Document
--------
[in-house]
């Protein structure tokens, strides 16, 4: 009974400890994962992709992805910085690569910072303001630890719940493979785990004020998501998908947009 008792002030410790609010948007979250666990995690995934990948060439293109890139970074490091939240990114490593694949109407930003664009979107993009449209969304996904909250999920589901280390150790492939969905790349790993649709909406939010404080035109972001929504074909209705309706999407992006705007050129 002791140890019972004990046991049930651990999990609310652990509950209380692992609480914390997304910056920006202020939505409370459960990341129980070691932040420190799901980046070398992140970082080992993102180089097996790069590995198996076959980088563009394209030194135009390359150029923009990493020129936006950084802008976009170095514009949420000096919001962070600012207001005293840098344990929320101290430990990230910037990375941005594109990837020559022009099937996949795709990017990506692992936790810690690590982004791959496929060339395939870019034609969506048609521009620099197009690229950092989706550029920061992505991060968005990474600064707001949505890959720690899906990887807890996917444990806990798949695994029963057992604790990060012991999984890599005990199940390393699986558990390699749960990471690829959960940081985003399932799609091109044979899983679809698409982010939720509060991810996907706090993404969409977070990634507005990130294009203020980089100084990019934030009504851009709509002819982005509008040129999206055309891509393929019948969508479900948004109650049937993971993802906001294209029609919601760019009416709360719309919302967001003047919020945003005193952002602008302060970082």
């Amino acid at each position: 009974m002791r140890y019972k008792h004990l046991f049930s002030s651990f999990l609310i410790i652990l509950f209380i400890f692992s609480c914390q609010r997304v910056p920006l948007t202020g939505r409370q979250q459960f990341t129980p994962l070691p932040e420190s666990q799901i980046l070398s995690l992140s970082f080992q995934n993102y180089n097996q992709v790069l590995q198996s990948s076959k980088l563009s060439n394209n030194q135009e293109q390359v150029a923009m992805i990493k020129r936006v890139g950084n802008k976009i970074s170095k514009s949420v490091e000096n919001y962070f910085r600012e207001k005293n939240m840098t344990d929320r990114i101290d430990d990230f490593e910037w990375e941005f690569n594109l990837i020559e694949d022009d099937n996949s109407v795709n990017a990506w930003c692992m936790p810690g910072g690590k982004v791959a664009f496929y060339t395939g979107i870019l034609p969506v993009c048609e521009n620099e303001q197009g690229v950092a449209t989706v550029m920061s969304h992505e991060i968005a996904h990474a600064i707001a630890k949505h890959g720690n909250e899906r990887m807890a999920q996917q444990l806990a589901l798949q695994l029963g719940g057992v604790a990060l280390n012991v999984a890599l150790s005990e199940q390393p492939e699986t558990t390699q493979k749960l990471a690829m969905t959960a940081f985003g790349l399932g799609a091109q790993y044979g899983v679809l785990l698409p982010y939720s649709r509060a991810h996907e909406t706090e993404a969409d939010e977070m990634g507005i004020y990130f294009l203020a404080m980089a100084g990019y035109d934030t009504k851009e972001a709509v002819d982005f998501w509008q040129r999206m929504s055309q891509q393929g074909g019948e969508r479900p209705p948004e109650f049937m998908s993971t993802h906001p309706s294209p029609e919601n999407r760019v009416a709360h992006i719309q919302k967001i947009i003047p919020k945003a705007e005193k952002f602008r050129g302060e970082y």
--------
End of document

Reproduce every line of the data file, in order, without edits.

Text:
[in-house]
């Protein structure tokens, strides 16, 4: 009974400890994962992709992805910085690569910072303001630890719940493979785990004020998501998908947009 008792002030410790609010948007979250666990995690995934990948060439293109890139970074490091939240990114490593694949109407930003664009979107993009449209969304996904909250999920589901280390150790492939969905790349790993649709909406939010404080035109972001929504074909209705309706999407992006705007050129 002791140890019972004990046991049930651990999990609310652990509950209380692992609480914390997304910056920006202020939505409370459960990341129980070691932040420190799901980046070398992140970082080992993102180089097996790069590995198996076959980088563009394209030194135009390359150029923009990493020129936006950084802008976009170095514009949420000096919001962070600012207001005293840098344990929320101290430990990230910037990375941005594109990837020559022009099937996949795709990017990506692992936790810690690590982004791959496929060339395939870019034609969506048609521009620099197009690229950092989706550029920061992505991060968005990474600064707001949505890959720690899906990887807890996917444990806990798949695994029963057992604790990060012991999984890599005990199940390393699986558990390699749960990471690829959960940081985003399932799609091109044979899983679809698409982010939720509060991810996907706090993404969409977070990634507005990130294009203020980089100084990019934030009504851009709509002819982005509008040129999206055309891509393929019948969508479900948004109650049937993971993802906001294209029609919601760019009416709360719309919302967001003047919020945003005193952002602008302060970082």
């Amino acid at each position: 009974m002791r140890y019972k008792h004990l046991f049930s002030s651990f999990l609310i410790i652990l509950f209380i400890f692992s609480c914390q609010r997304v910056p920006l948007t202020g939505r409370q979250q459960f990341t129980p994962l070691p932040e420190s666990q799901i980046l070398s995690l992140s970082f080992q995934n993102y180089n097996q992709v790069l590995q198996s990948s076959k980088l563009s060439n394209n030194q135009e293109q390359v150029a923009m992805i990493k020129r936006v890139g950084n802008k976009i970074s170095k514009s949420v490091e000096n919001y962070f910085r600012e207001k005293n939240m840098t344990d929320r990114i101290d430990d990230f490593e910037w990375e941005f690569n594109l990837i020559e694949d022009d099937n996949s109407v795709n990017a990506w930003c692992m936790p810690g910072g690590k982004v791959a664009f496929y060339t395939g979107i870019l034609p969506v993009c048609e521009n620099e303001q197009g690229v950092a449209t989706v550029m920061s969304h992505e991060i968005a996904h990474a600064i707001a630890k949505h890959g720690n909250e899906r990887m807890a999920q996917q444990l806990a589901l798949q695994l029963g719940g057992v604790a990060l280390n012991v999984a890599l150790s005990e199940q390393p492939e699986t558990t390699q493979k749960l990471a690829m969905t959960a940081f985003g790349l399932g799609a091109q790993y044979g899983v679809l785990l698409p982010y939720s649709r509060a991810h996907e909406t706090e993404a969409d939010e977070m990634g507005i004020y990130f294009l203020a404080m980089a100084g990019y035109d934030t009504k851009e972001a709509v002819d982005f998501w509008q040129r999206m929504s055309q891509q393929g074909g019948e969508r479900p209705p948004e109650f049937m998908s993971t993802h906001p309706s294209p029609e919601n999407r760019v009416a709360h992006i719309q919302k967001i947009i003047p919020k945003a705007e005193k952002f602008r050129g302060e970082y």